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Mirza Shafi Vazeh (1796–1852; Azerbaijani: Mirzə Şəfi Vazeh, Persian: میرزا شفیع واضح), also known as the "sage from Ganja", was a classical bilingual poet in Azerbaijani and Persian,[Note 1] who continued the classical traditions of Azerbaijani poetry from the 14th century. His verses were translated into nearly all European languages.
Mirza Shafi was born in 1796 in Ganja. His grandfather Muhammed Shafi was a nobleman of Ganja, and his father Kerbelayi Sadykh was an architect in the palace of Javad-khan, the last ruler of Ganja. Young Shafi got his primary education at a madrassa, where he studied Arabic and Persian. Vazeh interrupted his education at madrassa after the death of his parents and his brother, and due to his daring stance against ignorance and the backwardness of the religious clergy. He began to work as a calligrapher, using his exceptional hand-writing skills to transcribe books, and later as a secretary and house keeper in the estate of Pusta-khanum, the daughter of Javad-khan.
In 1840 Vazeh moved to Tiflis where, with help of his former student Mirza Fatali Akhundov, he secured the position of teacher at a boys' school. In Tiflis, Vazeh became even more devoted to literature. In 1844 he established a literary society "Divan-i Hikmet" which gathered many prominent Azeri, Russian and foreign intellectuals living in Tiflis.
Among the members of this society was Friedrich Martin von Bodenstedt, a German poet and traveler, who became Vazeh's friend and student in the Azeri and Persian languages and literature. Vazeh rarely put his verses into written form, due to the high cost of pens, paper and ink in the region, and his friends transcribed most of his works during their gatherings. Von Bodenstedt was one of the scribes, and translated Vazeh's poetry into German, upon his return to Germany. His first book about Shafi was entitled Thousand and One Days in the Orient. This contained an account of Bodenstedt's sojourn in Asia and included many of Shafi's poems. His publisher asked him to issue separately the poems contained in it and as a result these were published in 1851 as a book named Die Lieder des Mirza Schaffy (The Songs of Mirza Shafi), which contained many additional poems. It was translated into English by Elsa d'Esterre-Keeling in 1880. The book became popular, was republished and translated into other European languages. However, after Vazeh's death in 1852, F. von Bodenstedt denied Vazeh's authorship claiming that they were his own verses and he presented them as belonging to Vazeh in order to add an exotic air to the book in order to enhance its popularity. While the truth of this claim is difficult to determine because no original manuscripts from Sufi have been found in Germany, there is little doubt that Sufi's poems were distorted and added to in translation. Only a few original manuscripts have survived to this day in Azerbaijan. Two were found in 1964.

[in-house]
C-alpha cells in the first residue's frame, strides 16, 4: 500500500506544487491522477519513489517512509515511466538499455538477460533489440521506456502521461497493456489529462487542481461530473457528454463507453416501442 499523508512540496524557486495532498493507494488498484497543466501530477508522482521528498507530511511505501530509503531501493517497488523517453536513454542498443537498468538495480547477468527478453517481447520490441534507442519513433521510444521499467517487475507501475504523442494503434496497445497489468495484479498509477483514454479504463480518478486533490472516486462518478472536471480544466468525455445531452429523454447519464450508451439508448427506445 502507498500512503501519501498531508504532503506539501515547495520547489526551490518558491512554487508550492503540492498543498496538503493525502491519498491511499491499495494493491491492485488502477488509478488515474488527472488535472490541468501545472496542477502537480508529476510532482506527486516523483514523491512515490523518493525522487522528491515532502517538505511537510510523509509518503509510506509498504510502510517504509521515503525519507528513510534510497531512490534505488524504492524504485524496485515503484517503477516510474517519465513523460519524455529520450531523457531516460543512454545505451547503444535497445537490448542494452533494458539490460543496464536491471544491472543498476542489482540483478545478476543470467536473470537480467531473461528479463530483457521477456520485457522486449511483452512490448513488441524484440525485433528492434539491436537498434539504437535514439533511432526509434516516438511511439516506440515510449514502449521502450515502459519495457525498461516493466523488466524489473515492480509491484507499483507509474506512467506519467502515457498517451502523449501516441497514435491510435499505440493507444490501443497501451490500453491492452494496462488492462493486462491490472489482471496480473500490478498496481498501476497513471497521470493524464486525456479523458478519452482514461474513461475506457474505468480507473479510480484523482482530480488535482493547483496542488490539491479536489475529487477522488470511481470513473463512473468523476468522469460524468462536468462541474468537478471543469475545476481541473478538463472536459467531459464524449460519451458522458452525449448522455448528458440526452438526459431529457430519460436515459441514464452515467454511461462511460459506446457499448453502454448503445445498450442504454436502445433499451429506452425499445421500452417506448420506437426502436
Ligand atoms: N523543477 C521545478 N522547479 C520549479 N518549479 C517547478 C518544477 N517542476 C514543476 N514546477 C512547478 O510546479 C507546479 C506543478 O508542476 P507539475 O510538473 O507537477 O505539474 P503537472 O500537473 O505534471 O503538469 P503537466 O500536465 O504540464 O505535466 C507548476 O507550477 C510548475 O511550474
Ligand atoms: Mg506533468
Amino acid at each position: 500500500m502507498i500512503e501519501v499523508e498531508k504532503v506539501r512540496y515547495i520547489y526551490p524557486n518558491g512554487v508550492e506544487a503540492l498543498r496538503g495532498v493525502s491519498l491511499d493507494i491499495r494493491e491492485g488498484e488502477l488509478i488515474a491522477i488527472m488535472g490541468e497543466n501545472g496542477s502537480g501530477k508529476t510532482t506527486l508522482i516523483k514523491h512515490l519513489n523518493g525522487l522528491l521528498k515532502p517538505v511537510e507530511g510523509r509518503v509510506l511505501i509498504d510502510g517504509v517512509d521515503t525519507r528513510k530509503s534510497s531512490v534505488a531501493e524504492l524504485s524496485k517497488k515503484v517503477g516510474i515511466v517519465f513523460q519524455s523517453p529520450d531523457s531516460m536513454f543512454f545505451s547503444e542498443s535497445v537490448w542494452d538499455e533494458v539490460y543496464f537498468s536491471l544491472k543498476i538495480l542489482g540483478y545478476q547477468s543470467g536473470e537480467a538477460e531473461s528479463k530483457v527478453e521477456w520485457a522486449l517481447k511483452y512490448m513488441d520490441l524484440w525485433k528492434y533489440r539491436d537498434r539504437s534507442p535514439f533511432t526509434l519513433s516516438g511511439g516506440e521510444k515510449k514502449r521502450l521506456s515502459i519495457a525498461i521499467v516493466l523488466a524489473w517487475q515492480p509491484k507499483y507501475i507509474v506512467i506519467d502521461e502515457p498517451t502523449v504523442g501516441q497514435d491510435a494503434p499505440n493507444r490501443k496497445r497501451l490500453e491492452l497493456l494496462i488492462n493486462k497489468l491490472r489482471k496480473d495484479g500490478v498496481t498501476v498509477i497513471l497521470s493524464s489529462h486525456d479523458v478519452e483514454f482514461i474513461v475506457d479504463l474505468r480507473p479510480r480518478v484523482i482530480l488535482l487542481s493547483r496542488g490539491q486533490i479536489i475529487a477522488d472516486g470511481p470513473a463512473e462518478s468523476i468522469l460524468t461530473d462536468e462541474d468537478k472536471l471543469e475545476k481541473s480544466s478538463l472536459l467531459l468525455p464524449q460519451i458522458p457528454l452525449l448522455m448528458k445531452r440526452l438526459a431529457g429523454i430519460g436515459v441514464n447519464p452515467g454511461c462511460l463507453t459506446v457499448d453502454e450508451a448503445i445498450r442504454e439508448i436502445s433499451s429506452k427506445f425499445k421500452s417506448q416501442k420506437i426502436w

Vazeh's verses, which were translated and published throughout Europe in the 19th century gained attention in Azerbaijan only at the beginning of 20th century. Azerbaijani philologists, S. Mumtaz and H. Hamidzade, played a key role in collecting and publishing those of Vazeh's original verses which have been preserved to date. In his poetry, Vazeh glorifies the joys of life, and the wisdom and goodness of man. He was also critical of the clergy and was accused of being an apostate.
Research into Shafi's writings is far from complete and continues in Azerbaijan to this day.
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